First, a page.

Disaggregating between- and within-patient effects of ruptures and resolutions on the therapeutic alliance and symptom severity.

Psychotherapy, Vol 59(4), Dec 2022, 567-571; doi:10.1037/pst0000457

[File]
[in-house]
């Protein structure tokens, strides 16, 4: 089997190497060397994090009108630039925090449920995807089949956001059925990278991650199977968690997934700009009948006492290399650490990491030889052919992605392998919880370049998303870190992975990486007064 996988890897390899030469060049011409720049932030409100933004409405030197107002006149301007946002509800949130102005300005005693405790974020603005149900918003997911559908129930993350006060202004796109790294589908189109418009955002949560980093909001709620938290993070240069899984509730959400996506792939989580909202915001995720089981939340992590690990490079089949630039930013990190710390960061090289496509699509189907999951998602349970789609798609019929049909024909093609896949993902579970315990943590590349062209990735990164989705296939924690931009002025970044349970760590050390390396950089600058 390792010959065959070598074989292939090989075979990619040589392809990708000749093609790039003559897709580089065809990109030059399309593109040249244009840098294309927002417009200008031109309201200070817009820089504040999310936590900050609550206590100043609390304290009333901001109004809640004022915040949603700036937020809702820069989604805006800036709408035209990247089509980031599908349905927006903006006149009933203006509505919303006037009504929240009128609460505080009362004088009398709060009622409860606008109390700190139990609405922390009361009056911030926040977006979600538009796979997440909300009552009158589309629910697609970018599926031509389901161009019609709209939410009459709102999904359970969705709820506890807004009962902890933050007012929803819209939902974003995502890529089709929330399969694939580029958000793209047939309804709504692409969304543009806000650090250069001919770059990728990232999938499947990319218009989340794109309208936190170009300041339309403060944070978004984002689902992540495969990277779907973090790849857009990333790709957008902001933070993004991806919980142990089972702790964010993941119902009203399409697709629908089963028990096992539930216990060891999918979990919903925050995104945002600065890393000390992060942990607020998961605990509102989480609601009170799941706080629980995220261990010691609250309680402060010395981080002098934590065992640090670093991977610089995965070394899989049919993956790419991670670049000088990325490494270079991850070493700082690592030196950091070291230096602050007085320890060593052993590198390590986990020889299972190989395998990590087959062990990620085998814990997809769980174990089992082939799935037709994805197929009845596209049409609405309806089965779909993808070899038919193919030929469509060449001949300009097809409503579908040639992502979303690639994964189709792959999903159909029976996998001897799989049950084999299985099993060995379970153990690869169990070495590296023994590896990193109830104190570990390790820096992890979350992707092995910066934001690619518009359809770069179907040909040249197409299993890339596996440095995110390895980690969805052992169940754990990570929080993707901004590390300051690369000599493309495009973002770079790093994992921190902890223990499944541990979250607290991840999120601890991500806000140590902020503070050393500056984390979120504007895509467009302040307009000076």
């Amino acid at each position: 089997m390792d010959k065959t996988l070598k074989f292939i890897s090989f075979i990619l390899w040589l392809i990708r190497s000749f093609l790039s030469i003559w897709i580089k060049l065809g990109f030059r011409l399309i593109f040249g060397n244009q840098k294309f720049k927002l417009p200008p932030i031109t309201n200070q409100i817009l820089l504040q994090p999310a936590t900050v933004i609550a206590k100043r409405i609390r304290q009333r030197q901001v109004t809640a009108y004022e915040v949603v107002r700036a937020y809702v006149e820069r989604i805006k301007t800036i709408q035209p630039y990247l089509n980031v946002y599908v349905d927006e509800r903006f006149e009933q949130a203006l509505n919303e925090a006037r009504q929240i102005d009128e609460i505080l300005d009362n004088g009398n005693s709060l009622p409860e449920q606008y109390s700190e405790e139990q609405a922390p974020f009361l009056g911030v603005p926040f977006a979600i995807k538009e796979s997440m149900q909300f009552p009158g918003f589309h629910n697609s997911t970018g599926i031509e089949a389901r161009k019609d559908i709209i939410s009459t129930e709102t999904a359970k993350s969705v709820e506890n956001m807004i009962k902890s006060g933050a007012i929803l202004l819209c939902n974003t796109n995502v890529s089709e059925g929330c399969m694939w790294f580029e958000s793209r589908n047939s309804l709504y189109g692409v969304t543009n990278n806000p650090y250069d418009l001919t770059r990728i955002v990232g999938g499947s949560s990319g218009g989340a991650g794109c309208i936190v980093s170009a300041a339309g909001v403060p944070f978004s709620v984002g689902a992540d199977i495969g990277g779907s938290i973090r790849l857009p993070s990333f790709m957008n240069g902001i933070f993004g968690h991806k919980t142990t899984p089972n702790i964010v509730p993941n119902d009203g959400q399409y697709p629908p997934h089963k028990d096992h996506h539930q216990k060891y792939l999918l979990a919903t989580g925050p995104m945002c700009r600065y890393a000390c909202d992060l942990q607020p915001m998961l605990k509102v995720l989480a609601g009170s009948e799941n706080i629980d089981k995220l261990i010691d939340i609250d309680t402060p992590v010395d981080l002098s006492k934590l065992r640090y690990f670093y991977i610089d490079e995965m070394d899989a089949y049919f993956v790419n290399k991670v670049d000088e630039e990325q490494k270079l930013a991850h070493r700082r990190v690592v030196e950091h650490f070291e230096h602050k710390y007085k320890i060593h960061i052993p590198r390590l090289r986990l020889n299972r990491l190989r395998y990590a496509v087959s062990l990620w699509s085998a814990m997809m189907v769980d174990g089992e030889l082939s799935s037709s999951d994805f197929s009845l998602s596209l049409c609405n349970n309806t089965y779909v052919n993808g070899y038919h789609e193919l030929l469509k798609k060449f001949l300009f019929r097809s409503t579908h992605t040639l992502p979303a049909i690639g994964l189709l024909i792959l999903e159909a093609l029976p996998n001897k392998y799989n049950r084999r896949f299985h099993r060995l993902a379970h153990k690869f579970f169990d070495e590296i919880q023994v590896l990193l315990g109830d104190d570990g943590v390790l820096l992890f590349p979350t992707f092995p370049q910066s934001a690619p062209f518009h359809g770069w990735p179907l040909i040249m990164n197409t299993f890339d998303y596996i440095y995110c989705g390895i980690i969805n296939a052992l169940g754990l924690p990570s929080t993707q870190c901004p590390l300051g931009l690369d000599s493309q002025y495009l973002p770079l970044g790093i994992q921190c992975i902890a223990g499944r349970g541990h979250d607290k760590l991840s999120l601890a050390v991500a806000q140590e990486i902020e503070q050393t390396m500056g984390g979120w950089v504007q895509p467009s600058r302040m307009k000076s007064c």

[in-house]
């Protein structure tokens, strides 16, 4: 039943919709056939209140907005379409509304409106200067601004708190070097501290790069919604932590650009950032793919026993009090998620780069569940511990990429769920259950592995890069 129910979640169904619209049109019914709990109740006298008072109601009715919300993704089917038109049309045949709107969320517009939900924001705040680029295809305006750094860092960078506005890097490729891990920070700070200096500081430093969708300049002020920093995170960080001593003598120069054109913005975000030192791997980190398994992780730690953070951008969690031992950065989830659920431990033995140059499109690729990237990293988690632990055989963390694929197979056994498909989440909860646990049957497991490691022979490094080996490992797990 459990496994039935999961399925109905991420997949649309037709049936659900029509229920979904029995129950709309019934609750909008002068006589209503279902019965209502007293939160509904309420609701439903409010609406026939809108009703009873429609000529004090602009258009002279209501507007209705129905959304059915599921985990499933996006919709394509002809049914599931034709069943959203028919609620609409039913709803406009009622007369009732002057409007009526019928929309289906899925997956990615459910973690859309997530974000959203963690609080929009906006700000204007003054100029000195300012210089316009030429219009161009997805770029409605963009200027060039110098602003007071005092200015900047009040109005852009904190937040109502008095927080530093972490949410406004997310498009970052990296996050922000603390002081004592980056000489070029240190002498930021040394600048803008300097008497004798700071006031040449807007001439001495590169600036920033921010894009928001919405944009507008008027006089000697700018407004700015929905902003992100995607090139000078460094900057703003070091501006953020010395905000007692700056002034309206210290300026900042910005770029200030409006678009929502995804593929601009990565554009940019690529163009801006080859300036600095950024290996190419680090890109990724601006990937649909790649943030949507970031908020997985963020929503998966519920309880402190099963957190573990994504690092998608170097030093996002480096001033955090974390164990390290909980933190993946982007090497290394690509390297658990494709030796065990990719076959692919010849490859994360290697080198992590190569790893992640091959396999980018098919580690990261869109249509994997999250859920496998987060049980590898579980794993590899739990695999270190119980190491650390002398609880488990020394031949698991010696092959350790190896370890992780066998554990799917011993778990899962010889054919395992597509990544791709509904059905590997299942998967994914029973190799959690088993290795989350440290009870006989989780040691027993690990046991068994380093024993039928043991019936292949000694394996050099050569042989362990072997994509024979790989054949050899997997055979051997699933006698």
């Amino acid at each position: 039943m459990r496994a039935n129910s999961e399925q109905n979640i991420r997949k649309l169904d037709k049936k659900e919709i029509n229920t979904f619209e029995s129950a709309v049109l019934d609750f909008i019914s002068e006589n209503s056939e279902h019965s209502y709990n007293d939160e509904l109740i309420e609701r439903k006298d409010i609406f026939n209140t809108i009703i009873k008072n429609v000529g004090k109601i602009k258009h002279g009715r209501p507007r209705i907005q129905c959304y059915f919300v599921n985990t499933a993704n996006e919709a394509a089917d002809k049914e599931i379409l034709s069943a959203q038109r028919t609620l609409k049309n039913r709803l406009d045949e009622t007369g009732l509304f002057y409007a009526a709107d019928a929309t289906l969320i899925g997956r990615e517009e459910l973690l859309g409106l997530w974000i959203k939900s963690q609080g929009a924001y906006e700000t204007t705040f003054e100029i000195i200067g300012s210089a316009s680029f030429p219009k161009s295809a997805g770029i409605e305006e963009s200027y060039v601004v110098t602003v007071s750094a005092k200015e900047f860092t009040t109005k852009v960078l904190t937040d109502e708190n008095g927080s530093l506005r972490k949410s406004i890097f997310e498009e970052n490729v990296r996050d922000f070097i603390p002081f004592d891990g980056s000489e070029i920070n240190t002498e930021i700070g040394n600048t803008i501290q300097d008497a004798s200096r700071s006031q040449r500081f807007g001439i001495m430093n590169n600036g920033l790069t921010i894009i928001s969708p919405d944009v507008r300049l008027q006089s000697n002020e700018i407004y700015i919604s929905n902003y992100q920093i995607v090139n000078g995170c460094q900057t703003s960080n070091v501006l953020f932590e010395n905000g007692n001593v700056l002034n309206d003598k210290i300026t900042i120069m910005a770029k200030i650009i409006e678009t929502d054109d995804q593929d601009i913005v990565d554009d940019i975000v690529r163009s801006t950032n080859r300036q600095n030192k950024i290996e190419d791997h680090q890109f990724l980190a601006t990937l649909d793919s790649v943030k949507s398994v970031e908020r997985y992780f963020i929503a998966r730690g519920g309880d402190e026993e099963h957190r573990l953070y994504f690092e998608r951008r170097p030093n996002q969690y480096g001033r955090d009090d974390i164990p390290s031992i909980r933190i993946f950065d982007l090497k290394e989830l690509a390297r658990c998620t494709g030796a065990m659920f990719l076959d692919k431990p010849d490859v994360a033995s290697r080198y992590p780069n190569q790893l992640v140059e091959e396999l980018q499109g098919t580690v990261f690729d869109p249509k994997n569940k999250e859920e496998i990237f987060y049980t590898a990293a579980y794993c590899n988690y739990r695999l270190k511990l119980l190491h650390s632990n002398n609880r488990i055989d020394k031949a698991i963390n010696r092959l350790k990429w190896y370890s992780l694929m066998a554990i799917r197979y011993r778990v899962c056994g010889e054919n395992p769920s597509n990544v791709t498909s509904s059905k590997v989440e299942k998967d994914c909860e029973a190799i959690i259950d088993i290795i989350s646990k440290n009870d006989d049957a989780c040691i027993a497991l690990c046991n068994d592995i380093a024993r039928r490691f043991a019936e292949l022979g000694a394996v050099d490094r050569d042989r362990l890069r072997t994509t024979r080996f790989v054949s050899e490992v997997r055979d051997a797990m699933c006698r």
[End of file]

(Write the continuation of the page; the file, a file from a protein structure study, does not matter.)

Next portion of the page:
The therapeutic alliance is considered a robust predictor of psychotherapy outcome. Ruptures and resolutions in the alliance have been the focus of recent alliance literature. Most previous studies investigated their between-patient effects. We used hierarchical linear models to disaggregate the between- and within-patient effects of ruptures on the alliance from patient- and therapist perspective and symptom severity. Further, the moderating effects of rupture resolutions were analyzed. The sample consisted of 56 patients diagnosed with depressive or anxiety disorders who received 25 ± 3 sessions of integrative cognitive behavioral therapy in the outpatient setting. The observer-rated rupture resolution rating system was applied to all 1st, 8th, 16th and 24th therapy sessions. The alliance quality and symptom severity were assessed using self-report questionnaires after these four sessions. Results showed that a higher intensity of ruptures across treatment was associated with lower alliance ratings from both patient- and therapist perspectives during treatment. After sessions with more intense confrontation ruptures, both reported a weaker alliance. Rupture resolutions significantly moderated the withdrawal rupture effect on the alliance. The results provide meaningful practical implications for therapist feedback and training. They further underline the importance of using appropriate statistical analyses to the data structure and nature of psychotherapy to better understand the role of the alliance, rupture, and repair during therapy. (PsycInfo Database Record (c) 2022 APA, all rights reserved)

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